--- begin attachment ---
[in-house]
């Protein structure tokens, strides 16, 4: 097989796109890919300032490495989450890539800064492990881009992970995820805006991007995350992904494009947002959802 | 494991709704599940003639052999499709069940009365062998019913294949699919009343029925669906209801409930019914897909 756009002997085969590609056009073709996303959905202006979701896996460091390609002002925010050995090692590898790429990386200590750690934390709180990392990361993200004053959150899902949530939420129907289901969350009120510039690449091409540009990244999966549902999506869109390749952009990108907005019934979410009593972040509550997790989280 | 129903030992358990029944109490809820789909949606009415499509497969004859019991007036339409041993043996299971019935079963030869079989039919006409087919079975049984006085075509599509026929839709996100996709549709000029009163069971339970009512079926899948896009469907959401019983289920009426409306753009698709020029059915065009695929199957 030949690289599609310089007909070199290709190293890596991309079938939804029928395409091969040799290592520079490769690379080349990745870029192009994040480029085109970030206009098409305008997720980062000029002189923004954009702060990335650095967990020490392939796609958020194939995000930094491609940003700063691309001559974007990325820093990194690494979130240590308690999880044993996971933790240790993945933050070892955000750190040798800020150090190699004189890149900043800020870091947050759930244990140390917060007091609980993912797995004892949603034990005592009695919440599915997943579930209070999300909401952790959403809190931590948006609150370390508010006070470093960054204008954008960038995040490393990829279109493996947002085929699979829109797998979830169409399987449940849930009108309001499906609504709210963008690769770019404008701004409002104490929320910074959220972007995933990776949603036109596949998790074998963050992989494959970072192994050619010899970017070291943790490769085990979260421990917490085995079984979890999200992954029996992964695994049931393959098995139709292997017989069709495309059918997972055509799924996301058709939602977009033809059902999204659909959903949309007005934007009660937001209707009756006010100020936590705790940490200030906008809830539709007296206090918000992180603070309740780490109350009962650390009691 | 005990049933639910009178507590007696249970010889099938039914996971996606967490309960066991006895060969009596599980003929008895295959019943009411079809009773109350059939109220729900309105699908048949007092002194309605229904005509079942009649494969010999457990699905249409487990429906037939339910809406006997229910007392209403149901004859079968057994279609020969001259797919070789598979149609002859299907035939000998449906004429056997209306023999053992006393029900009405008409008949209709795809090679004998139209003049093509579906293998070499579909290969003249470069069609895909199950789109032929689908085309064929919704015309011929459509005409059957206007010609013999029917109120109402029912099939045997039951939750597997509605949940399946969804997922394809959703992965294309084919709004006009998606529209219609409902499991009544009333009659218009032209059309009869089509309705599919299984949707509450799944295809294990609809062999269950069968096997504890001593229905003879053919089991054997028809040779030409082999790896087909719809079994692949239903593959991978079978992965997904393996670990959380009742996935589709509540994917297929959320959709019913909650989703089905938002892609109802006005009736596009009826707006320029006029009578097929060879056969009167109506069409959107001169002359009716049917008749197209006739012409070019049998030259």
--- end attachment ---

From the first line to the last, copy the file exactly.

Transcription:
[in-house]
């Protein structure tokens, strides 16, 4: 097989796109890919300032490495989450890539800064492990881009992970995820805006991007995350992904494009947002959802 | 494991709704599940003639052999499709069940009365062998019913294949699919009343029925669906209801409930019914897909 756009002997085969590609056009073709996303959905202006979701896996460091390609002002925010050995090692590898790429990386200590750690934390709180990392990361993200004053959150899902949530939420129907289901969350009120510039690449091409540009990244999966549902999506869109390749952009990108907005019934979410009593972040509550997790989280 | 129903030992358990029944109490809820789909949606009415499509497969004859019991007036339409041993043996299971019935079963030869079989039919006409087919079975049984006085075509599509026929839709996100996709549709000029009163069971339970009512079926899948896009469907959401019983289920009426409306753009698709020029059915065009695929199957 030949690289599609310089007909070199290709190293890596991309079938939804029928395409091969040799290592520079490769690379080349990745870029192009994040480029085109970030206009098409305008997720980062000029002189923004954009702060990335650095967990020490392939796609958020194939995000930094491609940003700063691309001559974007990325820093990194690494979130240590308690999880044993996971933790240790993945933050070892955000750190040798800020150090190699004189890149900043800020870091947050759930244990140390917060007091609980993912797995004892949603034990005592009695919440599915997943579930209070999300909401952790959403809190931590948006609150370390508010006070470093960054204008954008960038995040490393990829279109493996947002085929699979829109797998979830169409399987449940849930009108309001499906609504709210963008690769770019404008701004409002104490929320910074959220972007995933990776949603036109596949998790074998963050992989494959970072192994050619010899970017070291943790490769085990979260421990917490085995079984979890999200992954029996992964695994049931393959098995139709292997017989069709495309059918997972055509799924996301058709939602977009033809059902999204659909959903949309007005934007009660937001209707009756006010100020936590705790940490200030906008809830539709007296206090918000992180603070309740780490109350009962650390009691 | 005990049933639910009178507590007696249970010889099938039914996971996606967490309960066991006895060969009596599980003929008895295959019943009411079809009773109350059939109220729900309105699908048949007092002194309605229904005509079942009649494969010999457990699905249409487990429906037939339910809406006997229910007392209403149901004859079968057994279609020969001259797919070789598979149609002859299907035939000998449906004429056997209306023999053992006393029900009405008409008949209709795809090679004998139209003049093509579906293998070499579909290969003249470069069609895909199950789109032929689908085309064929919704015309011929459509005409059957206007010609013999029917109120109402029912099939045997039951939750597997509605949940399946969804997922394809959703992965294309084919709004006009998606529209219609409902499991009544009333009659218009032209059309009869089509309705599919299984949707509450799944295809294990609809062999269950069968096997504890001593229905003879053919089991054997028809040779030409082999790896087909719809079994692949239903593959991978079978992965997904393996670990959380009742996935589709509540994917297929959320959709019913909650989703089905938002892609109802006005009736596009009826707006320029006029009578097929060879056969009167109506069409959107001169002359009716049917008749197209006739012409070019049998030259």